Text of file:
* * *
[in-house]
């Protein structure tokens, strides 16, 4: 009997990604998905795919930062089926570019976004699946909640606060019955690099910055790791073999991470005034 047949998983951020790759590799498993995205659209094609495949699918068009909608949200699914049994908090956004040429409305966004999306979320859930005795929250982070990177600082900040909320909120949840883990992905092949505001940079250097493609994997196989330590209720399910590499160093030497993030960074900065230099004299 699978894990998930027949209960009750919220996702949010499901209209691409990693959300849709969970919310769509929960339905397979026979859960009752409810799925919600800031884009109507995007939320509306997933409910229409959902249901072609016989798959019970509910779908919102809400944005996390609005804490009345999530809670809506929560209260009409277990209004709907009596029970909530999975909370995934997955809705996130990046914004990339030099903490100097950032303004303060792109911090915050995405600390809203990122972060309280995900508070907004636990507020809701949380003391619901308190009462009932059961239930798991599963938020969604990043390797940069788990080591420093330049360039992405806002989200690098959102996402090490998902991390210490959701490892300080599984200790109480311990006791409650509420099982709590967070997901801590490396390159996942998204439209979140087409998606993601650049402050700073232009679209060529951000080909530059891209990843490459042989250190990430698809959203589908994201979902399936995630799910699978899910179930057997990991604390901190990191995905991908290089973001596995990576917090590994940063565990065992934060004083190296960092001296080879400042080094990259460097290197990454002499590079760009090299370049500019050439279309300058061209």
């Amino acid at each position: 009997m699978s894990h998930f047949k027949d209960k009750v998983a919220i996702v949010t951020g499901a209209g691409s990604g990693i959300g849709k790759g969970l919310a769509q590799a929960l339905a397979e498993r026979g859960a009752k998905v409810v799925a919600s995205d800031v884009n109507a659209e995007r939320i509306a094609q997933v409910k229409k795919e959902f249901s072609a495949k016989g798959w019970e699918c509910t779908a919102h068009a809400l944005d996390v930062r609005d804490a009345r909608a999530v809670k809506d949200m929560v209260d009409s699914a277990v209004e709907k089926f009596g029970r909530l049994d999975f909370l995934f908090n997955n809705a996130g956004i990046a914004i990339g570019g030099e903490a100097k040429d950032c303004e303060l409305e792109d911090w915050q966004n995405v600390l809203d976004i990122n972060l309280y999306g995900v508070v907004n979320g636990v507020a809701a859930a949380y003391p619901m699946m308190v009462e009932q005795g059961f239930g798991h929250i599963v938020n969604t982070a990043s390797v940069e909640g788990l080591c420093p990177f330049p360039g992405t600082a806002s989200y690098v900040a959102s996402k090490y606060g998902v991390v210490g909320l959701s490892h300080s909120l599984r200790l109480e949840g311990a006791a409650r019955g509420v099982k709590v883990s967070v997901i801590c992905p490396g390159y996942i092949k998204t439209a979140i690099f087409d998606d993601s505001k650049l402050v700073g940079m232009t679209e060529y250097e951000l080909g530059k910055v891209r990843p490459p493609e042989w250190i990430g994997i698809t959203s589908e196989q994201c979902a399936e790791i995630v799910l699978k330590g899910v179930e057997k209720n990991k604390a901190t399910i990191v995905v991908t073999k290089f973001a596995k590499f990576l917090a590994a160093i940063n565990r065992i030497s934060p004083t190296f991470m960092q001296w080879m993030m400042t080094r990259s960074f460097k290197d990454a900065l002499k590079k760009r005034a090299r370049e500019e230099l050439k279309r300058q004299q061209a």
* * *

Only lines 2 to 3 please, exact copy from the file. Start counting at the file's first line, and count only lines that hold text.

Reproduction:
């Protein structure tokens, strides 16, 4: 009997990604998905795919930062089926570019976004699946909640606060019955690099910055790791073999991470005034 047949998983951020790759590799498993995205659209094609495949699918068009909608949200699914049994908090956004040429409305966004999306979320859930005795929250982070990177600082900040909320909120949840883990992905092949505001940079250097493609994997196989330590209720399910590499160093030497993030960074900065230099004299 699978894990998930027949209960009750919220996702949010499901209209691409990693959300849709969970919310769509929960339905397979026979859960009752409810799925919600800031884009109507995007939320509306997933409910229409959902249901072609016989798959019970509910779908919102809400944005996390609005804490009345999530809670809506929560209260009409277990209004709907009596029970909530999975909370995934997955809705996130990046914004990339030099903490100097950032303004303060792109911090915050995405600390809203990122972060309280995900508070907004636990507020809701949380003391619901308190009462009932059961239930798991599963938020969604990043390797940069788990080591420093330049360039992405806002989200690098959102996402090490998902991390210490959701490892300080599984200790109480311990006791409650509420099982709590967070997901801590490396390159996942998204439209979140087409998606993601650049402050700073232009679209060529951000080909530059891209990843490459042989250190990430698809959203589908994201979902399936995630799910699978899910179930057997990991604390901190990191995905991908290089973001596995990576917090590994940063565990065992934060004083190296960092001296080879400042080094990259460097290197990454002499590079760009090299370049500019050439279309300058061209």
């Amino acid at each position: 009997m699978s894990h998930f047949k027949d209960k009750v998983a919220i996702v949010t951020g499901a209209g691409s990604g990693i959300g849709k790759g969970l919310a769509q590799a929960l339905a397979e498993r026979g859960a009752k998905v409810v799925a919600s995205d800031v884009n109507a659209e995007r939320i509306a094609q997933v409910k229409k795919e959902f249901s072609a495949k016989g798959w019970e699918c509910t779908a919102h068009a809400l944005d996390v930062r609005d804490a009345r909608a999530v809670k809506d949200m929560v209260d009409s699914a277990v209004e709907k089926f009596g029970r909530l049994d999975f909370l995934f908090n997955n809705a996130g956004i990046a914004i990339g570019g030099e903490a100097k040429d950032c303004e303060l409305e792109d911090w915050q966004n995405v600390l809203d976004i990122n972060l309280y999306g995900v508070v907004n979320g636990v507020a809701a859930a949380y003391p619901m699946m308190v009462e009932q005795g059961f239930g798991h929250i599963v938020n969604t982070a990043s390797v940069e909640g788990l080591c420093p990177f330049p360039g992405t600082a806002s989200y690098v900040a959102s996402k090490y606060g998902v991390v210490g909320l959701s490892h300080s909120l599984r200790l109480e949840g311990a006791a409650r019955g509420v099982k709590v883990s967070v997901i801590c992905p490396g390159y996942i092949k998204t439209a979140i690099f087409d998606d993601s505001k650049l402050v700073g940079m232009t679209e060529y250097e951000l080909g530059k910055v891209r990843p490459p493609e042989w250190i990430g994997i698809t959203s589908e196989q994201c979902a399936e790791i995630v799910l699978k330590g899910v179930e057997k209720n990991k604390a901190t399910i990191v995905v991908t073999k290089f973001a596995k590499f990576l917090a590994a160093i940063n565990r065992i030497s934060p004083t190296f991470m960092q001296w080879m993030m400042t080094r990259s960074f460097k290197d990454a900065l002499k590079k760009r005034a090299r370049e500019e230099l050439k279309r300058q004299q061209a």